certainly not
less literary ability.It is not a permanent necessity that
poets
should be interested in philosophy, or in any other
subject. We can
only say that it appears likely that poets in our
civilization, as it
exists at present, must be difficult. Our civilization
comprehends
great variety and complexity, and this variety and
complexity,
playing upon a refined sensibility, must produce various
and complex
results. The poet must become more and more comprehensive,
more
allusive, more indirect, in order to force, to dislocate if
necessary, language into his meaning. (A brilliant and
extreme
statement of this view, with which it is not requisite to
associate
oneself, is that of M. Jean Epstein, "La Poesie d'aujourd-
hui.")
Hence we get something which looks very much like the
conceit - we
get, in fact, a method curiously similar to that of
the 'metaphysical
poets', similar also in its use of obscure words and of
simple
phrasing.
O geraniums diaphanes, guerroyeurs sortileges,
Sacrileges monomanes!
Emballages, devergondages, douches! O pressoirs
Des vendanges des grands soirs!
Layettes aux abois,
Thyrses au fond des bois!
Transfusions, represailles,
Relevailles, compresses et l'eternal potion,
Angelus! n'en pouvoir plus
De de'bacles nuptiales! de debacles nuptiales!
Wile est bien loin, elle pleure,
Le grand vent se lamente aussi . .
Jules Laforgue, and Tristan Corbiere in many of his poems,
are nearer
to the 'school of Donne' than any modern English poet. But
poets more
classical than they have the same essential quality of
transmuting
ideas into sensations, of transforming an observation into
a state of
mind.
Pour l'enfant, amoureux de cartes et d'estampes,
L'univers est egal a son vaste appetit.
Ah, que le monde est grand a la clarte des lampes!
Aux yeux du souvenir que le monde est petit!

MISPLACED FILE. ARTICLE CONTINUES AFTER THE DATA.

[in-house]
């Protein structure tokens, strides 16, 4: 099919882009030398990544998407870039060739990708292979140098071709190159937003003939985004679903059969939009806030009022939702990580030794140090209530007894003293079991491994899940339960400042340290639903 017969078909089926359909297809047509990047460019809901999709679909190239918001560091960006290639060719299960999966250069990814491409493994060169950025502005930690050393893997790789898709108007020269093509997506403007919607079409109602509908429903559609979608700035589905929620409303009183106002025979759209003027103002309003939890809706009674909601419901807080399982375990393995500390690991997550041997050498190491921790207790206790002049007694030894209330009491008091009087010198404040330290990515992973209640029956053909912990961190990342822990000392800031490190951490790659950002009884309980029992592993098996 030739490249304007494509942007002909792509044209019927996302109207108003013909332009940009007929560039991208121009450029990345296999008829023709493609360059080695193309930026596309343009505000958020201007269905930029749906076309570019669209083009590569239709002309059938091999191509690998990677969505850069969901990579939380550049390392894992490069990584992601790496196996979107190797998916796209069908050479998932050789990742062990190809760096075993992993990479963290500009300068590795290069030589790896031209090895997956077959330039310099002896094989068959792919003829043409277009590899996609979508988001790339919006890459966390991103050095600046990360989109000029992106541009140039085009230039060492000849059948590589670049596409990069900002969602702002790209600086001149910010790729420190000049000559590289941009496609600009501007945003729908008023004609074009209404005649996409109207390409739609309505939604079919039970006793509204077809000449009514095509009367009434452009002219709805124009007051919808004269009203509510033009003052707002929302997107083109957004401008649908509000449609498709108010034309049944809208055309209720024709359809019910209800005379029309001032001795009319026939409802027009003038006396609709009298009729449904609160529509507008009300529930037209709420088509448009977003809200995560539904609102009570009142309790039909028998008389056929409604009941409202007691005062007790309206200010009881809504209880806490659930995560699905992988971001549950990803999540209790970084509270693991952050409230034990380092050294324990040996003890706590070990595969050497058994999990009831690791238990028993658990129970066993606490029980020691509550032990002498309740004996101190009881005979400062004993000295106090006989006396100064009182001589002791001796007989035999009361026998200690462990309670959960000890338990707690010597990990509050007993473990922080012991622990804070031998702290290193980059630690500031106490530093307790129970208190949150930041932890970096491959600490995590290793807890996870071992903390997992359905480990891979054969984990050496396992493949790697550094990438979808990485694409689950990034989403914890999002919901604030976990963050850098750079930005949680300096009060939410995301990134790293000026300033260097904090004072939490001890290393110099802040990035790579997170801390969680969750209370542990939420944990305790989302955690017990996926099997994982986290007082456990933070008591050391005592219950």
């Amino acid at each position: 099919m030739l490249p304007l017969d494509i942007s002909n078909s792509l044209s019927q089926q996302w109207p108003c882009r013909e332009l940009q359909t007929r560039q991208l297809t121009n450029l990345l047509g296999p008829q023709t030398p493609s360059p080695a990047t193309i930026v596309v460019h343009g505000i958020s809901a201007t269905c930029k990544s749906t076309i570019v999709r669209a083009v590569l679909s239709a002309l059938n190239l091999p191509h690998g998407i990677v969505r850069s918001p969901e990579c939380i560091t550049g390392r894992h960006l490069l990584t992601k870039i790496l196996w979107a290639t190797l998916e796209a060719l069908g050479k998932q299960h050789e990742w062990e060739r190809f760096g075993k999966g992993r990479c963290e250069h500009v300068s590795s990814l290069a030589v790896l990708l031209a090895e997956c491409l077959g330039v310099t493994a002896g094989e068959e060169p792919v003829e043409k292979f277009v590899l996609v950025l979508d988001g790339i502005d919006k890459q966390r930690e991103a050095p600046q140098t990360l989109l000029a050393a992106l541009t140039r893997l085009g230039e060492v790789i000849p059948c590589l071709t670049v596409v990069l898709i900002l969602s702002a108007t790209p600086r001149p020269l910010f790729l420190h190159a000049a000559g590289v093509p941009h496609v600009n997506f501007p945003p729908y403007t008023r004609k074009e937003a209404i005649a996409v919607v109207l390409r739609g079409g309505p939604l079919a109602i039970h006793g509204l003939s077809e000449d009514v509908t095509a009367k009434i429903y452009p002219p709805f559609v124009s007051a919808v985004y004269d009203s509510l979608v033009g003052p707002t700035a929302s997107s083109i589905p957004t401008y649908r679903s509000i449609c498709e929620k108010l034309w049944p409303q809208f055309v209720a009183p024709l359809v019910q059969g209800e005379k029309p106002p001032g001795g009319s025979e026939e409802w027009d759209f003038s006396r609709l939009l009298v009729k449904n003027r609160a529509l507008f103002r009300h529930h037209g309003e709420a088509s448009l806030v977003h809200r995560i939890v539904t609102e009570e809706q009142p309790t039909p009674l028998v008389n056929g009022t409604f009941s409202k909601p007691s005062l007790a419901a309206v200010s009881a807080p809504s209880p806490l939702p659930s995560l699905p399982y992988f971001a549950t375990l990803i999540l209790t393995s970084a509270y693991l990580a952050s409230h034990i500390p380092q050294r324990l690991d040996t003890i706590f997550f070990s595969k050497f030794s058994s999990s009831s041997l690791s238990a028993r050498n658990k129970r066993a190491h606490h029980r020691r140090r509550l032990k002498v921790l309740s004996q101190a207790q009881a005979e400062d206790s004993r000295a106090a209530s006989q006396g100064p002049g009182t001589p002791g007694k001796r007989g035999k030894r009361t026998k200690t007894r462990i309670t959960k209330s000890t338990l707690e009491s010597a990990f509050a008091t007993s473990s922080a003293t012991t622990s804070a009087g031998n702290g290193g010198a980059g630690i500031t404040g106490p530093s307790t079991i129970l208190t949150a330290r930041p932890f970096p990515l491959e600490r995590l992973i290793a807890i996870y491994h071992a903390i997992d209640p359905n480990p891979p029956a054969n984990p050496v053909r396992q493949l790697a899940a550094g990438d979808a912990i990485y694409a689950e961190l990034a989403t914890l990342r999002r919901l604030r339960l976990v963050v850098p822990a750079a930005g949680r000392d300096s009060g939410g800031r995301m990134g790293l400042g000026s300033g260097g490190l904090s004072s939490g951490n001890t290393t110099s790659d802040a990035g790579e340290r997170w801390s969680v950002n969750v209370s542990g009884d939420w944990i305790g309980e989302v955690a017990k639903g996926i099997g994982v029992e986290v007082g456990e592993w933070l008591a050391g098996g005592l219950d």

In French literature the great master of the seventeenth
century
Racine - and the great master of the nineteenth -
Baudelaire - are in
some ways more like each other than they are like anyone
else. The
greatest two masters of diction are also the greatest two
psychologists, the most curious explorers of the soul. It is
interesting to speculate whether it is not a misfortune
that two of
the greatest masters of diction in our language, Milton and
Dryden,
triumph with a dazzling disregard of the soul. If we
continued to
produce Miltons and Drydens it might not so much matter,
but as
things are it is a pity that English poetry has remained so
incomplete. Those who object to the 'artificiality' of
Milton or
Dryden sometimes tell us to 'look into our hearts and
write'. But
that is not looking deep enough; Racine or Donne looked
into a good
deal more than the heart. One must look into the cerebral
cortex, the
nervous system, and the digestive tracts.May we not
conclude, then,
that Donne, Crashaw, Vaughan, Herbert and Lord Herbert,
Marvell,
King, Cowley at his best, are in the direct current of
English
poetry, and that their faults should be reprimanded by this
standard
rather than coddled by antiquarian affection ? They have
been enough
praised in terms which are implicit limitations because they
are 'metaphysical' or 'witty', 'quaint' or 'obscure',
though at their
best they have not these attributes more than other serious
poets. On
the other hand we must not reject the criticism of Johnson
(a
dangerous person to disagree with) without having mastered
it,
without having assimilated the Johnsonian canons of taste.
In reading
the celebrated passage in his essay on Cowley we must
remember that
by wit he clearly means something more serious than we
usually mean
today; in his criticism of their versification we must
remember in
what a narrow discipline he was trained, but also how well
trained;
we must remember that Johnson tortures chiefly the chief
offenders,
Cowley and Cleveland. It would be a fruitful work, and one
requiring
a substantial book, to break up the classification of
Johnson (for
there has been none since) and exhibit these poets in all
their
difference of kind and of degree, from the massive music of
Donne to
the faint, pleasing tinkle of Aurelian Townshend -
whose "Dialogue
between a Pilgrim and Time" is one of the few regrettable
omissions
from the excellent anthology of Professor Grierson.
The term "Metaphysical Poet" was first coined by the critic
Samuel
Johnson (1709-1784) and he used it as a disparaging term.
Earlier,
John Dryden had also been critical of the group of poets he
grouped